We’re bananas about our latest Pint of Science post! Sarah Schmidt is previewing her research on Fusarium wilt of bananas and how engineering resistance in bananas is a crucial part of our future food security.
Mendeley is proud to be partnering with Pint of Science for the third year running.
As an introduction to the great talks on offer we’re going to be previewing some of the most interesting here on the Mendeley Blog, featuring speakers from across all Pint of Science themes. You can follow along on our blog under the tag PintofScience17 or on Twitter under the hashtag #pint17.
The banana killer – How to engineer resistance to a devastating fungal disease of bananas
Every morning, I slice a banana in my breakfast cereals. And I am not alone. On average, every person in the UK eats 100 bananas per year. In other countries, it’s even more. In Uganda, people consume between 3 and 11 bananas per day!
Bananas are the most popular fruit in the world and the fourth most important food staple after wheat, rice and maize. The most traded banana cultivar is called Cavendish. This is the banana you find in supermarkets around the world – medium size with nice curves and a fresh yellow skin. Almost 50% of the bananas grown worldwide are Cavendish. Curiously, the Cavendish variety originates from England. A keen gardener at the Chatsworth estate grew the exotic plant in the greenhouse and named it after his employer Lord Cavendish.
The Cavendish banana became popular in the 1960s, when a devastating epidemic of Fusarium Wilt wiped out banana plantations in Middle America. This Fusarium Wilt epidemic almost led to a complete collapse of the banana export industry. Only the Cavendish banana was resistant and could be grown on the infested plantations.
Take a close look at your bananas!
Unfortunately, a new Fusarium wilt race appeared in the 1990s in South East Asia and this new race is able to infect Cavendish bananas and many other cultivars. Breeding bananas is incredibly time and space-consuming, because edible bananas don’t have seeds. They are so-called virgin fruits that can only be propagated clonally. If you have a close look at your Cavendish banana at home, you will notice the little black dots within the tasty fruit pulp. These little dots are the remnants of the stone-like seeds of wild bananas. Without seeds, breeding new varieties is painfully slow and certainly not fast enough to save the Cavendish.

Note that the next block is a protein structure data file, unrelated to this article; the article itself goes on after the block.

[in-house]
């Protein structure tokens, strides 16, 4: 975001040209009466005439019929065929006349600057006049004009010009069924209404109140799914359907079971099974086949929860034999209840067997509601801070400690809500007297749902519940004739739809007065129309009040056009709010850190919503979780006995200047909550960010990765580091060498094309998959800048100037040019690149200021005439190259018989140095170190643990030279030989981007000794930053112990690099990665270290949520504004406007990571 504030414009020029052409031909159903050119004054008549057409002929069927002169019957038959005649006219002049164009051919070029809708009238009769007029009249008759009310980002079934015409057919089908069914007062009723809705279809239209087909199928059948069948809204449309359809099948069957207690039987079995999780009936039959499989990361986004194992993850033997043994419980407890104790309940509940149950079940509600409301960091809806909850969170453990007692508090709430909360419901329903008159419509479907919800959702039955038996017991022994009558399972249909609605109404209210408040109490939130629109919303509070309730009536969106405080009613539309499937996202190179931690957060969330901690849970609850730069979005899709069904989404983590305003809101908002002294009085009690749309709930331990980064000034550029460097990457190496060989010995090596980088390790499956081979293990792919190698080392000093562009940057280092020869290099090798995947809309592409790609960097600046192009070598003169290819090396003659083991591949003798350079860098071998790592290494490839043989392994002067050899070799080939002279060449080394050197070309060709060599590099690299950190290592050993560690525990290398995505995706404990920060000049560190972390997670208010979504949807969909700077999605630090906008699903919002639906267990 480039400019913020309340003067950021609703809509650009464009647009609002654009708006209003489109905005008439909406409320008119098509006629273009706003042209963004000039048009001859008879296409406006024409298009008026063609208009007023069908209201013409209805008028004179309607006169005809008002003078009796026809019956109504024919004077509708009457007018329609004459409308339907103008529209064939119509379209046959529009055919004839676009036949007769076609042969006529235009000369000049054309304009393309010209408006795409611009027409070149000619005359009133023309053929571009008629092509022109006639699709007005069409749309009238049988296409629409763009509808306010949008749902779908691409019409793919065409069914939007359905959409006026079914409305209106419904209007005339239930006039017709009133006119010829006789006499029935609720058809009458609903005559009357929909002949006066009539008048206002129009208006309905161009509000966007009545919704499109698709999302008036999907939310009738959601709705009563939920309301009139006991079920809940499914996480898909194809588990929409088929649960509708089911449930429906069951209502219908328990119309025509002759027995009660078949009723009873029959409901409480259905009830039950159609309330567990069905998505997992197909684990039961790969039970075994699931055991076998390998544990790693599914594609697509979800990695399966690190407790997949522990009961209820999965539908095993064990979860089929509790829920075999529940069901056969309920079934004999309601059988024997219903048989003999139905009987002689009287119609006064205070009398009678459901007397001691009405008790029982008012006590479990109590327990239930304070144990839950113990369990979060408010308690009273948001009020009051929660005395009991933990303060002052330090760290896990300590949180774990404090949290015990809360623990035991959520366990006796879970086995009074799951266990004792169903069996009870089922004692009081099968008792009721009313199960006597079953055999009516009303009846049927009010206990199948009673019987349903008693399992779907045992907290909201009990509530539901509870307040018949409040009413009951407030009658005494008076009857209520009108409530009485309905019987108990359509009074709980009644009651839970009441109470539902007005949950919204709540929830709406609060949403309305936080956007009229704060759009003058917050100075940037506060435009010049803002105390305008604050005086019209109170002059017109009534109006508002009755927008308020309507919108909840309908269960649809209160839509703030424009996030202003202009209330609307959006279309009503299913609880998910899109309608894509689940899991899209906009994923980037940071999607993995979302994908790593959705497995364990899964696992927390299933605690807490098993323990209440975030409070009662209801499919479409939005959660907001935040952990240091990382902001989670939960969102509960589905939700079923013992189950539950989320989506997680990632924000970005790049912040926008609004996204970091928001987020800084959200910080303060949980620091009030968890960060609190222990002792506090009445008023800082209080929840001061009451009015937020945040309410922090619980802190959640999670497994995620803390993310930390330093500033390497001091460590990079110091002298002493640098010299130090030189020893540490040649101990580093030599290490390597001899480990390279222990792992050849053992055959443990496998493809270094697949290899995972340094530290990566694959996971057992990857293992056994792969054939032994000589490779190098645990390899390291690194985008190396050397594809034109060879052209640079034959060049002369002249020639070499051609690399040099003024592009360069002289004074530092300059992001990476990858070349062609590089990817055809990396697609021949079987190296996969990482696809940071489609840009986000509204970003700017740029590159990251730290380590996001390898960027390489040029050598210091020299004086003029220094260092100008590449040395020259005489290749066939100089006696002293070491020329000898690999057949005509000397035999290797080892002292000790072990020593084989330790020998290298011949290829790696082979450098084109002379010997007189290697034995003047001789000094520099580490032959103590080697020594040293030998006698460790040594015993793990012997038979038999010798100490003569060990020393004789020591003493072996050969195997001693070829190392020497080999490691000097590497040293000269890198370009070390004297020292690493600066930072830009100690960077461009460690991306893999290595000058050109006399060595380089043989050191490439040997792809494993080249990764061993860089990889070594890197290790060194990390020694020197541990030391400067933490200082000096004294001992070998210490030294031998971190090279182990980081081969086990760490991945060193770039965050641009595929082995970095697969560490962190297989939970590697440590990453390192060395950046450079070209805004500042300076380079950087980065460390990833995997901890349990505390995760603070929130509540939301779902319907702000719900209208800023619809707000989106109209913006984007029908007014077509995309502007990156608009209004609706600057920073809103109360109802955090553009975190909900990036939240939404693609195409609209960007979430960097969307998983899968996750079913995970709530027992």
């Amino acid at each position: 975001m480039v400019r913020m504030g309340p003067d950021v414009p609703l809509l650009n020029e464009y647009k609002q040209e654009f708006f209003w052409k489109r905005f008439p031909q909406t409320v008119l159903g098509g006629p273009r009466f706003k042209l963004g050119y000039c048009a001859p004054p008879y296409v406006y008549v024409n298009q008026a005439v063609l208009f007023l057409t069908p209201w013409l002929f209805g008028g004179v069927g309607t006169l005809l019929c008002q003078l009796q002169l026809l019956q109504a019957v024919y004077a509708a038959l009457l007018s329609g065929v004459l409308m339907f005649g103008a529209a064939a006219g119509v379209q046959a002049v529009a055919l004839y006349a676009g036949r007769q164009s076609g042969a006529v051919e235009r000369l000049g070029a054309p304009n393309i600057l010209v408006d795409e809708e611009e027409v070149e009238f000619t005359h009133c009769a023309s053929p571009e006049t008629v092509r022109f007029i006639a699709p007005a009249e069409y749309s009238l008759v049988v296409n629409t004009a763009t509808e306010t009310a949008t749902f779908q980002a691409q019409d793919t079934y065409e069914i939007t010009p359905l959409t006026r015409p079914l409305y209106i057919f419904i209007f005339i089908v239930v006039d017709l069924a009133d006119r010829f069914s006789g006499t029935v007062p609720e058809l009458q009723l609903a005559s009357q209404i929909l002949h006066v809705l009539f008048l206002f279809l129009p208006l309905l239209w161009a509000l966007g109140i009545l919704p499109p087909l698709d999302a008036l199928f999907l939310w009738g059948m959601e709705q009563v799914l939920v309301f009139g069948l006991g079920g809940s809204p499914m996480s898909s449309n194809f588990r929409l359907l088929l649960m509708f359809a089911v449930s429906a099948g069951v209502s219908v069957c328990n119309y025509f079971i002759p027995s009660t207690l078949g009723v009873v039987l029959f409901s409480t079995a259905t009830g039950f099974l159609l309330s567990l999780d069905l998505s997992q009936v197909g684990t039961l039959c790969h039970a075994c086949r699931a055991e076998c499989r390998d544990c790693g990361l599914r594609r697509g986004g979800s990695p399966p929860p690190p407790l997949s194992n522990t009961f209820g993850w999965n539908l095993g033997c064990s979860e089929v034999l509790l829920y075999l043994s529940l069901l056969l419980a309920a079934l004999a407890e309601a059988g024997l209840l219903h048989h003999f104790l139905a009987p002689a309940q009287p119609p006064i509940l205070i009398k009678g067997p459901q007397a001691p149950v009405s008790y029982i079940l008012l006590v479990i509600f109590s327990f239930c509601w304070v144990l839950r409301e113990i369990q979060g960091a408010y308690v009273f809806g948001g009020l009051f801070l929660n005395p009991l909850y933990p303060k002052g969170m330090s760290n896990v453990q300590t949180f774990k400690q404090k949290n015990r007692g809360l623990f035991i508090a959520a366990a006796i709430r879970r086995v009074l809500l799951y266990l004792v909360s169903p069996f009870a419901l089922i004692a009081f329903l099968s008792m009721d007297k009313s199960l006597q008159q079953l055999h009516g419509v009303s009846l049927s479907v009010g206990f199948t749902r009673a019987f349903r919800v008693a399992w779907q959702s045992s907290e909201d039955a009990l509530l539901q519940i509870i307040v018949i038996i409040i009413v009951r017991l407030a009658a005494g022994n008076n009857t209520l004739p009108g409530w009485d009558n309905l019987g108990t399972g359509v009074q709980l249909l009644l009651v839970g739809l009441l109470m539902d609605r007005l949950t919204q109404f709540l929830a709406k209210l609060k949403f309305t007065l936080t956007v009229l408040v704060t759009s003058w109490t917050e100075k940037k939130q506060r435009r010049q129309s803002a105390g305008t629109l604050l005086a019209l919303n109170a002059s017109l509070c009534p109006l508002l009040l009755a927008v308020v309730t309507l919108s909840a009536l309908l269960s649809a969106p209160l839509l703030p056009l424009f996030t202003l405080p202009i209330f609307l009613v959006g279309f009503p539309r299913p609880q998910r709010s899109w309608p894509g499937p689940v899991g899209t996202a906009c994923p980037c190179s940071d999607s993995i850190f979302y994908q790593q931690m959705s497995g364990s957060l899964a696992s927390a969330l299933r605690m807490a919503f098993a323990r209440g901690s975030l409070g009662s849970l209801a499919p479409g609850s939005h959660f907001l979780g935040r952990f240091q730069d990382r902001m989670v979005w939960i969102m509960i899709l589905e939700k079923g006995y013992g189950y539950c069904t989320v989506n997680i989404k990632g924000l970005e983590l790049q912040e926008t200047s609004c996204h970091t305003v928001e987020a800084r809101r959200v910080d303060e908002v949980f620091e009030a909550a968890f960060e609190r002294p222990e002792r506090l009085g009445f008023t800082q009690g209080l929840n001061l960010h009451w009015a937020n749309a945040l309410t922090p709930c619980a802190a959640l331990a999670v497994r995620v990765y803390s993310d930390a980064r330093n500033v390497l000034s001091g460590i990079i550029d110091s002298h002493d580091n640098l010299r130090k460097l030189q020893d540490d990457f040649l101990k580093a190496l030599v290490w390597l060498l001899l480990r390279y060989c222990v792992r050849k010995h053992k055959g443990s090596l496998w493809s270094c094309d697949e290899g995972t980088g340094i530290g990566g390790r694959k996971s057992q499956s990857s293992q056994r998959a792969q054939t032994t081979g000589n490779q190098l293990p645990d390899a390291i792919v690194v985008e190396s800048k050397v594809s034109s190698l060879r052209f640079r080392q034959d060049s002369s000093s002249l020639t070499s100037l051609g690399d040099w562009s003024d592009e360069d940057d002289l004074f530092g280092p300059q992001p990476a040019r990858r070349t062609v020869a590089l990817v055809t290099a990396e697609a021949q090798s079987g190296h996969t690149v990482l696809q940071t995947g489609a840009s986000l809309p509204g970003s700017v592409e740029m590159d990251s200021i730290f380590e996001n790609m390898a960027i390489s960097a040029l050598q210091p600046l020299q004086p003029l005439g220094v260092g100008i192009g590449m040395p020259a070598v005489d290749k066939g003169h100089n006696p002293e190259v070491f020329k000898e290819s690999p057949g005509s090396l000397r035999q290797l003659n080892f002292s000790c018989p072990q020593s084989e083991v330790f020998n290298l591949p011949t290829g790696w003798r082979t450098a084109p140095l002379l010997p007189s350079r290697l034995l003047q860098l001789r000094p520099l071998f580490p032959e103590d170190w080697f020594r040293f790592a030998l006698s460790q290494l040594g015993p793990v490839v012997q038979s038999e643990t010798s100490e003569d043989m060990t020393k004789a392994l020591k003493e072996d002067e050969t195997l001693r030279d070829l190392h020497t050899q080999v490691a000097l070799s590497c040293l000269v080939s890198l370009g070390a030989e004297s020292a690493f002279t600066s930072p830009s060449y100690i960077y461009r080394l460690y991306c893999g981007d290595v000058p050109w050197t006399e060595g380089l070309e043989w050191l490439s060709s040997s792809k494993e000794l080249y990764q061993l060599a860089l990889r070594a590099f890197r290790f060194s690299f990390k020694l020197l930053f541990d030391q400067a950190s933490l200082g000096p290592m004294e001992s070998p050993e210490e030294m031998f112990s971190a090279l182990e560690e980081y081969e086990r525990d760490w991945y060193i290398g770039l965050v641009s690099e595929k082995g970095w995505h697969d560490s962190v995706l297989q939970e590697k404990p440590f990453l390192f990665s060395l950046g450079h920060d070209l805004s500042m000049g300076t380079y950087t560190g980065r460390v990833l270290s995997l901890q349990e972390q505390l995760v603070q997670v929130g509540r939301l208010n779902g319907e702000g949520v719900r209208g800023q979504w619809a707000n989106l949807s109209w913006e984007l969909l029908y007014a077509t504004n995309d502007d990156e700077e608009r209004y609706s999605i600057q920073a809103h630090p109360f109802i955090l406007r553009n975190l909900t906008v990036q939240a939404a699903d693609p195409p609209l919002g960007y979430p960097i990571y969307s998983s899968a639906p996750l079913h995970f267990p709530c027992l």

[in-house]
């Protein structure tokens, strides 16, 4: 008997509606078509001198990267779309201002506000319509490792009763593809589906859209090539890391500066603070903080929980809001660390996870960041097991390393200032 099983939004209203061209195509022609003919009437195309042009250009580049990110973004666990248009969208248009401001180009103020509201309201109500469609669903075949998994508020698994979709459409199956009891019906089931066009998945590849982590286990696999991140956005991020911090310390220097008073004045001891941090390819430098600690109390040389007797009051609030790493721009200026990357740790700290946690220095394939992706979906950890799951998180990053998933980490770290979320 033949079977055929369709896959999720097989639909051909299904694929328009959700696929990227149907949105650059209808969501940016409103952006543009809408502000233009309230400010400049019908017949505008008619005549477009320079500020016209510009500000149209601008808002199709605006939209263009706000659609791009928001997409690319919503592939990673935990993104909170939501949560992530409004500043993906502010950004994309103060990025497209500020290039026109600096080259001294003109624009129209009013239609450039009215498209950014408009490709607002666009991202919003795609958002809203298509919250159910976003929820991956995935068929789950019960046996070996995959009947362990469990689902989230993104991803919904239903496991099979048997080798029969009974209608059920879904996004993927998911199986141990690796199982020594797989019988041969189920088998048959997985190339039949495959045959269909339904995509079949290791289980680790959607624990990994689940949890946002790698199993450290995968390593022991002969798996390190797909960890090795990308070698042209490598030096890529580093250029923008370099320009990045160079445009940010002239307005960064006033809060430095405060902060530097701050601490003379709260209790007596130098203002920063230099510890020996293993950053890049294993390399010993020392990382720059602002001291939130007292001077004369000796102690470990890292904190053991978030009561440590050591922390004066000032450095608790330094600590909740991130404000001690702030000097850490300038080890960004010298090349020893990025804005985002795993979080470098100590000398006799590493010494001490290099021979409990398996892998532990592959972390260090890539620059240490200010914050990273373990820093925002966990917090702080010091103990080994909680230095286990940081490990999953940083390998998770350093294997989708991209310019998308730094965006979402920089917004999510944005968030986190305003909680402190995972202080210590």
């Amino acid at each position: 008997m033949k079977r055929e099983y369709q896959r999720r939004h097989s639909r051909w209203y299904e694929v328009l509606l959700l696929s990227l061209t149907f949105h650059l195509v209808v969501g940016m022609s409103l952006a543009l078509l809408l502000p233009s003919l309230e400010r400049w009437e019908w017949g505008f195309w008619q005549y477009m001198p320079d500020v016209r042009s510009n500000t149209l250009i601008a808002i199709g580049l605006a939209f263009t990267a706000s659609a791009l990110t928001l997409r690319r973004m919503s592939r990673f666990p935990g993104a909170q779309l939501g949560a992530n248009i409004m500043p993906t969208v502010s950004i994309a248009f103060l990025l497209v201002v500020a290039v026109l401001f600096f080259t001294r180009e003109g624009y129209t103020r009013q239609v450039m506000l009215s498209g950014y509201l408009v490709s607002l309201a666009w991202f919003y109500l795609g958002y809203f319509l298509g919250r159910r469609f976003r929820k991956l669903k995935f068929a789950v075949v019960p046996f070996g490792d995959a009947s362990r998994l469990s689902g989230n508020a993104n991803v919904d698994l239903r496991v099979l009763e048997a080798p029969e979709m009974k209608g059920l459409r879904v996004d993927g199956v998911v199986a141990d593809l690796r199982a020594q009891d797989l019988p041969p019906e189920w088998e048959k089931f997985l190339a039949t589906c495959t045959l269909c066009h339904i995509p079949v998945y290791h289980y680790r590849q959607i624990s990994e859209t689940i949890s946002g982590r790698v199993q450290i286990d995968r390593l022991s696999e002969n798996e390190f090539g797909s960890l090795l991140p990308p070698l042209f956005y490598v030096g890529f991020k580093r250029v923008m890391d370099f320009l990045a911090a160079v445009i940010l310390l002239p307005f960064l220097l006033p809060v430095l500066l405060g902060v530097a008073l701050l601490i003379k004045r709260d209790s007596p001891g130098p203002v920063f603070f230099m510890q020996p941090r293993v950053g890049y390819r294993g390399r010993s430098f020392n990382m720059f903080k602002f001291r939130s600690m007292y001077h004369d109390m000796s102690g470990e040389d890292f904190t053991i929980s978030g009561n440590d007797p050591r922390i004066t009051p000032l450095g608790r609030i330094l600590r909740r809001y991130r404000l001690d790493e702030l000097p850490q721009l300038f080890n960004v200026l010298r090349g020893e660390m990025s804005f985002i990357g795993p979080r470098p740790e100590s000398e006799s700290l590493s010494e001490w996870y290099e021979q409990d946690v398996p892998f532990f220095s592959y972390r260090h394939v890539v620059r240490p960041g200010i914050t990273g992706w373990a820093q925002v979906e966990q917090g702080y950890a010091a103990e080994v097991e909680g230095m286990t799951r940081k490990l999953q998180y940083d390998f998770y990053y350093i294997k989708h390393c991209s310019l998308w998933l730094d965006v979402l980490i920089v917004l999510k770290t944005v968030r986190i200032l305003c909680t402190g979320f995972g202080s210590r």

That’s why I am exploring new ways of combating Fusarium wilt disease by taking leads from the causal agent: the soil-borne fungus called Fusarium oxysporum f. sp. cubense. The fungus infects the plants through the banana roots and grows within the plant’s water transporting system. Banana plants sense this attack and respond by the formation of gummy-like substances that block the transport system and eventually lead to wilting and collapse of the whole plant. This is an overreaction of the immune system that is similar to the fever attacks of a Malaria patient.
Like the Malaria pathogen, the Fusarium fungus secretes small proteins to manipulate the immune system of the host. These proteins are similar to secreted proteins of other Fusarium species that infect, for example, tomato plants. In tomato, some of these secreted proteins are recognized by immune receptors, which results in disease resistance. Using biotechnology, we can transfer the tomato immune receptors into banana to make them resistant against Fusarium wilt in banana. I am also employing the genes coding for small secreted proteins to develop diagnostic tools to identify the fungus in non-symptomatic banana plants. These diagnostics are important to halt the worldwide spread of Fusarium wilt and to prevent its entry to the export plantations in Middle America.
If we don’t prevent it, it will be the end of bananas in the UK.